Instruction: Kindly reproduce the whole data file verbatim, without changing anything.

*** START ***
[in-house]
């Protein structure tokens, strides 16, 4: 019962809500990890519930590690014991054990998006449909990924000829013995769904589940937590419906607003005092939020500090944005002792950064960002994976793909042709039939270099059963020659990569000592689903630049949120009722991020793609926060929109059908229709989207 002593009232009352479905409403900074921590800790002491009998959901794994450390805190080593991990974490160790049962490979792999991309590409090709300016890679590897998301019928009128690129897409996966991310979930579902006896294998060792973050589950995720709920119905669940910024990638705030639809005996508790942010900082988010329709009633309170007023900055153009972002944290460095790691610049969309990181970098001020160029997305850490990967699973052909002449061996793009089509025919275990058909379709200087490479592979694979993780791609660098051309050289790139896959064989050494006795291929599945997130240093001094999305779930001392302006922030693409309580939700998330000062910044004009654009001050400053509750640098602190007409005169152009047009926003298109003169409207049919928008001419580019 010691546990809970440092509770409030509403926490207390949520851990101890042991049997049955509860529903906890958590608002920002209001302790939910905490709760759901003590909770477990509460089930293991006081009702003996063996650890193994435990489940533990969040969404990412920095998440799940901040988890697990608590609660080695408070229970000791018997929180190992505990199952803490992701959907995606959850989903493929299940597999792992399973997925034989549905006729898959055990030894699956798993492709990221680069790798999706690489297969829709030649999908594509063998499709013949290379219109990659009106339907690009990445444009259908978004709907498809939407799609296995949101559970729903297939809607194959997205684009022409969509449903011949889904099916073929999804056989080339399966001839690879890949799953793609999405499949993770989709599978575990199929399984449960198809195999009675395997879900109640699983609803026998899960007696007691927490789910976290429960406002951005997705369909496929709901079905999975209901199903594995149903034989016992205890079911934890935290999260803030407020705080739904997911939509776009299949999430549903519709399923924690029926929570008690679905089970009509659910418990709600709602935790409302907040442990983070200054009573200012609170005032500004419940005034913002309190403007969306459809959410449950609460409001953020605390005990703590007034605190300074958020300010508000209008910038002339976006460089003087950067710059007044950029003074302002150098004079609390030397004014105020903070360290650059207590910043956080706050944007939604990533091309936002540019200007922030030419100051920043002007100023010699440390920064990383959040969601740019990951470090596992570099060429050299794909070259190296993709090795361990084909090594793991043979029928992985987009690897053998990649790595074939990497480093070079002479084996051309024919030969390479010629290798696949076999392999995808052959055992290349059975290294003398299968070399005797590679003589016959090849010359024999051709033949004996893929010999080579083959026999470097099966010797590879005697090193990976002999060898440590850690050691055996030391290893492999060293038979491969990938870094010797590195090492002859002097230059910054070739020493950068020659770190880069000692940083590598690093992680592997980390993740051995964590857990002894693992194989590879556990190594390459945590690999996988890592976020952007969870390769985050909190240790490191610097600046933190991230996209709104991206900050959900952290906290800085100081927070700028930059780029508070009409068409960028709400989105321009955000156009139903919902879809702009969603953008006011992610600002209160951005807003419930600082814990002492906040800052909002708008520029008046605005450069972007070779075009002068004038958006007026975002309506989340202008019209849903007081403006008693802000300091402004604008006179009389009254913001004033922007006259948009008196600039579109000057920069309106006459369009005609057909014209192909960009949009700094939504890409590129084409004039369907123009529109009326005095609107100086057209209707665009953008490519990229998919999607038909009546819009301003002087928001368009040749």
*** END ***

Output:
[in-house]
């Protein structure tokens, strides 16, 4: 019962809500990890519930590690014991054990998006449909990924000829013995769904589940937590419906607003005092939020500090944005002792950064960002994976793909042709039939270099059963020659990569000592689903630049949120009722991020793609926060929109059908229709989207 002593009232009352479905409403900074921590800790002491009998959901794994450390805190080593991990974490160790049962490979792999991309590409090709300016890679590897998301019928009128690129897409996966991310979930579902006896294998060792973050589950995720709920119905669940910024990638705030639809005996508790942010900082988010329709009633309170007023900055153009972002944290460095790691610049969309990181970098001020160029997305850490990967699973052909002449061996793009089509025919275990058909379709200087490479592979694979993780791609660098051309050289790139896959064989050494006795291929599945997130240093001094999305779930001392302006922030693409309580939700998330000062910044004009654009001050400053509750640098602190007409005169152009047009926003298109003169409207049919928008001419580019 010691546990809970440092509770409030509403926490207390949520851990101890042991049997049955509860529903906890958590608002920002209001302790939910905490709760759901003590909770477990509460089930293991006081009702003996063996650890193994435990489940533990969040969404990412920095998440799940901040988890697990608590609660080695408070229970000791018997929180190992505990199952803490992701959907995606959850989903493929299940597999792992399973997925034989549905006729898959055990030894699956798993492709990221680069790798999706690489297969829709030649999908594509063998499709013949290379219109990659009106339907690009990445444009259908978004709907498809939407799609296995949101559970729903297939809607194959997205684009022409969509449903011949889904099916073929999804056989080339399966001839690879890949799953793609999405499949993770989709599978575990199929399984449960198809195999009675395997879900109640699983609803026998899960007696007691927490789910976290429960406002951005997705369909496929709901079905999975209901199903594995149903034989016992205890079911934890935290999260803030407020705080739904997911939509776009299949999430549903519709399923924690029926929570008690679905089970009509659910418990709600709602935790409302907040442990983070200054009573200012609170005032500004419940005034913002309190403007969306459809959410449950609460409001953020605390005990703590007034605190300074958020300010508000209008910038002339976006460089003087950067710059007044950029003074302002150098004079609390030397004014105020903070360290650059207590910043956080706050944007939604990533091309936002540019200007922030030419100051920043002007100023010699440390920064990383959040969601740019990951470090596992570099060429050299794909070259190296993709090795361990084909090594793991043979029928992985987009690897053998990649790595074939990497480093070079002479084996051309024919030969390479010629290798696949076999392999995808052959055992290349059975290294003398299968070399005797590679003589016959090849010359024999051709033949004996893929010999080579083959026999470097099966010797590879005697090193990976002999060898440590850690050691055996030391290893492999060293038979491969990938870094010797590195090492002859002097230059910054070739020493950068020659770190880069000692940083590598690093992680592997980390993740051995964590857990002894693992194989590879556990190594390459945590690999996988890592976020952007969870390769985050909190240790490191610097600046933190991230996209709104991206900050959900952290906290800085100081927070700028930059780029508070009409068409960028709400989105321009955000156009139903919902879809702009969603953008006011992610600002209160951005807003419930600082814990002492906040800052909002708008520029008046605005450069972007070779075009002068004038958006007026975002309506989340202008019209849903007081403006008693802000300091402004604008006179009389009254913001004033922007006259948009008196600039579109000057920069309106006459369009005609057909014209192909960009949009700094939504890409590129084409004039369907123009529109009326005095609107100086057209209707665009953008490519990229998919999607038909009546819009301003002087928001368009040749």